Beginning this year, the National Council for Accreditation of Teacher Education (NCATE), the national organization that ensures quality in teacher education, will introduce a new approach to accrediting nearly 700 teacher education programs that prepare a majority of the nation’s teachers.
As part of the first major revision of teacher education requirements in 10 years, institutions seeking the NCATE seal of approval must either demonstrate that they are on track to reach an “excellent” level of performance, rather than remain at an “acceptable level,” or make transformative changes in key areas, such as: strengthening the clinical focus of their programs to better prepare educators to meet the needs of today’s P-12 students and foster increases in student learning demonstrating the impact of their programs and graduates on P-12 student learning increasing knowledge about what works in teacher education to improve P-12 student learning, using a research and development strategy to build better knowledge and help institutions use that knowledge to improve programs, and addressing critical needs of schools, such as recruiting talented teachers and bolstering teacher retention. The new accreditation strategy, approved by the NCATE Executive Board last month, creates two alternative pathways to accreditation. The Continuous Improvement track raises the target level of performance beyond the “acceptable” level. The second pathway, the Transformation Initiative track, encourages institutions to build the base of evidence in the field about what works in teacher preparation and help the P-12 schools they serve address major challenges, from raising student achievement to retaining teachers.
“The new focus will help close the gap between theory and practice, and assure that teacher education program candidates are able to help diverse students be successful learners,” says NCATE president James G. Cibulka. “In the past, accreditation wrapped clinical experience around coursework. This approach reverses the priority, encouraging institutions to place teacher candidates in year-long training programs and wrap coursework around clinical practice.” The focus on clinical experience is in line with efforts by the Obama administration. The American Recovery and Reinvestment Act provides $100 million for the Teacher Quality Partnership which, among other things, seeks to improve teaching in high-need schools and early childhood education by improving teacher preparation programs and professional development.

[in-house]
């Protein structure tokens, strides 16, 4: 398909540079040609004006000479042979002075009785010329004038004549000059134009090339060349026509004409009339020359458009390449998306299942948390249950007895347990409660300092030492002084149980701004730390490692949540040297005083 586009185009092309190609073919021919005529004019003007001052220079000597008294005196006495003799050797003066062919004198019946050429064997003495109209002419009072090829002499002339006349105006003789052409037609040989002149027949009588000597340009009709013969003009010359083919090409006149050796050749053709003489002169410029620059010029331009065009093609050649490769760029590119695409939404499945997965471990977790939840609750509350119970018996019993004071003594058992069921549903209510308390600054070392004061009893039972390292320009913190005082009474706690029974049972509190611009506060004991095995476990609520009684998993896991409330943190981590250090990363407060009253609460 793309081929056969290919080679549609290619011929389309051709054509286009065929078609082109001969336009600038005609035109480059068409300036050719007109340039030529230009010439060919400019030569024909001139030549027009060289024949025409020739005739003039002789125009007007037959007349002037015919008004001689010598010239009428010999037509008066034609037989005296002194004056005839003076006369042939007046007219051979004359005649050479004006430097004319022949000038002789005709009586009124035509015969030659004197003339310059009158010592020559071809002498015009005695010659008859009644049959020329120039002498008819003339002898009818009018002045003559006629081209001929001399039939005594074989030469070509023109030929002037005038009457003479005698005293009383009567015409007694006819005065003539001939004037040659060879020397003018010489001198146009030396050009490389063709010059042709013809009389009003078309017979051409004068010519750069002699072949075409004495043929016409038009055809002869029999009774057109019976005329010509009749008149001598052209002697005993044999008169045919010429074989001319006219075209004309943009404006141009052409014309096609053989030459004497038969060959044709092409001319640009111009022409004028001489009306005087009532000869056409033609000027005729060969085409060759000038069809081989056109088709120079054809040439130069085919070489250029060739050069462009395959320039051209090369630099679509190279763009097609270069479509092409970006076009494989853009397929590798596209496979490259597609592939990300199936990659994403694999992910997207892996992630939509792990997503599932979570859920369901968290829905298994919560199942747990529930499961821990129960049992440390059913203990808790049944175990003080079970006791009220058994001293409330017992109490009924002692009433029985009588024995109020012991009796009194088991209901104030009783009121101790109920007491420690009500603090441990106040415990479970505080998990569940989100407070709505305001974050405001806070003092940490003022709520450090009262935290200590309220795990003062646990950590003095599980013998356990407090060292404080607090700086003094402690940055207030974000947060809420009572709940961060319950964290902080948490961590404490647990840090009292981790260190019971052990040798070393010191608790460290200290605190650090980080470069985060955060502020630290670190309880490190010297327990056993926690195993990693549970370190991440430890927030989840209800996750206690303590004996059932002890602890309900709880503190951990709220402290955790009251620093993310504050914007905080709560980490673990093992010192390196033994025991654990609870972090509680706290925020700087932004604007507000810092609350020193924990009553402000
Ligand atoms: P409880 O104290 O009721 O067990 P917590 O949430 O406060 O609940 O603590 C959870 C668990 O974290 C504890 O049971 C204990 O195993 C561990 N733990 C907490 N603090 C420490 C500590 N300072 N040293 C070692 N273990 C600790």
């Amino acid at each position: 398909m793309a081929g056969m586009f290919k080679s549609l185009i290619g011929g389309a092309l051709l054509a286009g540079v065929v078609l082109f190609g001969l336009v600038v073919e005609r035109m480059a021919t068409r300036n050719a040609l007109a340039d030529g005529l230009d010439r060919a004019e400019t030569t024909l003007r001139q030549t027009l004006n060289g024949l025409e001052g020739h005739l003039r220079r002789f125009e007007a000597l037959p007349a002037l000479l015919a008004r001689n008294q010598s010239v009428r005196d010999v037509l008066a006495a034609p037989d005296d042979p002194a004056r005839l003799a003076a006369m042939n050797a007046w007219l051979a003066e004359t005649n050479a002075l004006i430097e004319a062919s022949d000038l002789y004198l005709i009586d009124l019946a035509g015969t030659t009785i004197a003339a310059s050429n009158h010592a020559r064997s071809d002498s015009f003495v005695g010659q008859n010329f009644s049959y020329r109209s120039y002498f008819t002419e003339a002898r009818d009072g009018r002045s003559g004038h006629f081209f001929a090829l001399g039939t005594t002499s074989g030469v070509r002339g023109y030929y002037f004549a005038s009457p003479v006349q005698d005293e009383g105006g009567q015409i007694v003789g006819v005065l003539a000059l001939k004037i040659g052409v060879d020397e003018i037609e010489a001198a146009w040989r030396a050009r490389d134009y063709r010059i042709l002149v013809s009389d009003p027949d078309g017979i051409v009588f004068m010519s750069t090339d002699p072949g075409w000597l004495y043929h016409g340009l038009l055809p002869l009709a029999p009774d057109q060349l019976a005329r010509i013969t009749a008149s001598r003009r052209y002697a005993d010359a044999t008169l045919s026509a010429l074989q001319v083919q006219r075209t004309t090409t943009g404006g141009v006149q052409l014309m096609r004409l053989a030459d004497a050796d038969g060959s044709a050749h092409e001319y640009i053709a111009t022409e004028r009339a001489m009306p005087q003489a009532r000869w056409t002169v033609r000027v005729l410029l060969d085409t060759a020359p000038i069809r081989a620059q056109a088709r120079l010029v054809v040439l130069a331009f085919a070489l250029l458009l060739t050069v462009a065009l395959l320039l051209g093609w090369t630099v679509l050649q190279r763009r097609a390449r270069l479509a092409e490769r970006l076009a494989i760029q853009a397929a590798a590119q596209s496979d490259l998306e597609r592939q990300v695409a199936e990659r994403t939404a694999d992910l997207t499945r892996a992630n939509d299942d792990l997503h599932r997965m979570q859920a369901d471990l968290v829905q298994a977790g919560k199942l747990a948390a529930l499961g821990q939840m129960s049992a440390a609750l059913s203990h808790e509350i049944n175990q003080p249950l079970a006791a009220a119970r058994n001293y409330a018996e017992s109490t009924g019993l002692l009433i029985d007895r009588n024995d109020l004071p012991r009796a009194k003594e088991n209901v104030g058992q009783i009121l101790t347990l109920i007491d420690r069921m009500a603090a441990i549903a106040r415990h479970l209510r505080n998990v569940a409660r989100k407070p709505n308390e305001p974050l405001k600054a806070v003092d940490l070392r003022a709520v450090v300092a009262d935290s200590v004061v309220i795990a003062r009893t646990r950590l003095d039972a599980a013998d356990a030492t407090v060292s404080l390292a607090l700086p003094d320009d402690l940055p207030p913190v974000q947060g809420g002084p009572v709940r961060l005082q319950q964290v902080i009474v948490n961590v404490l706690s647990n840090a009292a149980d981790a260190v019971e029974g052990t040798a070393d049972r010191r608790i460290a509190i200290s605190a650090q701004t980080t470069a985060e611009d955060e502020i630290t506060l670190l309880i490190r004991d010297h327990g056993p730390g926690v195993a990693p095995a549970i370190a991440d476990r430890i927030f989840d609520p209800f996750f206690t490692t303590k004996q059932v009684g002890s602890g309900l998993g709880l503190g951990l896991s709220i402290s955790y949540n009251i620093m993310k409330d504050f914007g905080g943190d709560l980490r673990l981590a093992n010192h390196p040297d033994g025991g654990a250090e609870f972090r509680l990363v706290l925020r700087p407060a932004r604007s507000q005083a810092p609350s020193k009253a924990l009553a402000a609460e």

“States have a mandate to change the status quo in educator preparation, and the NCATE requirements call for new ways of doing business,” says Peter McWalters, the Rhode Island Commissioner of Elementary and Secondary Education, and former NCATE Executive Board member. “These levers will encourage current delivery models to change so that preparation will be integrated with induction and will become a school-support structure, rather than a totally separate activity located only within higher education. The NCATE redesign will help the field move to new models of teacher preparation and development that are better suited to meet the needs of 21st-century education.”
NCATE supports the development of delivery models to create multiple pathways that are of high quality, says Cibulka. “However, regardless of pathway, all candidates should meet the same set of high standards.”
In making these changes, the NCATE Executive Board also sought to streamline program monitoring and paperwork. To make accreditation a cost-effective and cost-efficient enterprise that monitors desired outcomes, the new regulations will demand less gathering of less significant institutional data and instead seek more regular reporting and greater transparency of crucial candidate performance data.
Hilda Rosselli, chair of American Association of Colleges of Teacher Education’s (AACTE) Committee on Professional Preparation and Accountability and dean, school of education at Western Oregon University, applauds NCATE’s extensive efforts to re-envision the accreditation process. “The changes encourage institutions to focus more on continuous improvement and address P-12 school needs through partnerships and research,” says Rosselli.Model Programs Under Way
As part of the development of the new process, NCATE has identified several efforts (e.g. in Tennessee and Connecticut) now under way which exemplify the types of initiatives that NCATE is seeking under the redesigned accreditation system and which can serve as national models for transforming teacher preparation and P-12 schools. In other cases, NCATE is helping institutions design ambitious initiatives that transform education programs and help turn the corner on improving student performance.